Fujifilm X-S1 review
The video mode is generally excellent, with 1080p capture in AVC format and stereo sound, but again, there are a few niggles. The lack of anti-alias filtering made sharp diagonal lines look blocky, and it's frustrating that manual exposure settings and even the exposure lock button are ignored for video capture. Autofocus was smooth and silent, and although it wasn't as reliable at tracking moving subjects as the Panasonic, it wasn't bad. This is only possible when the front dial is switched from AF-S to AF-C, though – something we often forgot to do before commencing recording. Thankfully, it can still be switched after pressing record. The microphone input is a great asset but the lack of level metering or a headphone socket means there's no way of knowing if the microphone's battery has run out or if there's a loose connection.
The X-S1 sailed through most of our image quality tests. The lens performed well throughout its zoom range, with no sign of chromatic aberrations and only mild corner softness at medium-to-long focal lengths. While its 26x zoom range isn't as impressive as the Canon SX40 HS's 36x zoom, in practice the Canon only had a small advantage for resolving detail at the maximum zoom extension. Low-light shots exhibited remarkably little noise, especially in the EXR mode that reduces the resolution to 6 megapixels specifically to combat noise. Another mode extends the dynamic range to rescue blown-out highlights, and was extremely effective.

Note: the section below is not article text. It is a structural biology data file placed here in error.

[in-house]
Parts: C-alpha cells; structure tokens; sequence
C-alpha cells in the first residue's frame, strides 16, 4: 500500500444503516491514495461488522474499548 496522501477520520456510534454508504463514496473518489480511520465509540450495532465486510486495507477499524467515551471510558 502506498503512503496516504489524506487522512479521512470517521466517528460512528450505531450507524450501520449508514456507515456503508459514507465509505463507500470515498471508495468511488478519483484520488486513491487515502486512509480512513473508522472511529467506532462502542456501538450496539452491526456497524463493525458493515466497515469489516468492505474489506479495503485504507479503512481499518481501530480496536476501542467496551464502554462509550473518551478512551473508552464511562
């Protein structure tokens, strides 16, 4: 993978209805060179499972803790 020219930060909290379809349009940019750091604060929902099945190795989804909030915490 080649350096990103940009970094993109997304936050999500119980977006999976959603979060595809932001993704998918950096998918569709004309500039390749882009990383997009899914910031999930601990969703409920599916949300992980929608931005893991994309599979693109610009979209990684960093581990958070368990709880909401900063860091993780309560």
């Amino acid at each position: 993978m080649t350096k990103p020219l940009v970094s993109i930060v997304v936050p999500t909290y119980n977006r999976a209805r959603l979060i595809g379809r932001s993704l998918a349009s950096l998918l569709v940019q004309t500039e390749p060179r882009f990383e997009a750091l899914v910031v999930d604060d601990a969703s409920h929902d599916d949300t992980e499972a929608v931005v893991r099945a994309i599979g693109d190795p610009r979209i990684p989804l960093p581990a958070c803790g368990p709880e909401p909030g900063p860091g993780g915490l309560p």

The issue of blown-out highlights is somewhat controversial, with widely reported problems of white discs appearing in photos. However, as with the X10, we found it to be rare, and not hugely intrusive when it did appear. Boosting the dynamic range to the maximum 1600% setting significantly reduced it. The example below was caused by sunlight reflecting off a window pane on the Gherkin – it took a heavily over-exposed highlight such as this to trigger the problem.
Paradoxically, the X-S1's photos were least impressive in the most favourable shooting conditions. Photos taken in bright light at medium focal lengths were reasonably sharp but not quite a match for the Panasonic and Canon. Processing the X-S1's raw output in Lightroom 4 or the bundled Silkypix editor didn't help, either, which makes us wonder whether the sensor's unusual pixel array (for lowering noise and extending the dynamic range) takes its toll on details. We'd happily choose lower noise and extended dynamic range over extra detail, but others may feel differently.
The X-S1 leaves room for improvement, but many of the problems described above are trivial, and from our point of view, none are critical. The bottom line is that this camera removes the need to choose between image quality, performance and ergonomics. It's up there with the best in all three areas, and its EVF is without equal among ultra-zoom cameras. You'd have to spend a fortune on an SLR and lots of lenses to get a more versatile camera.
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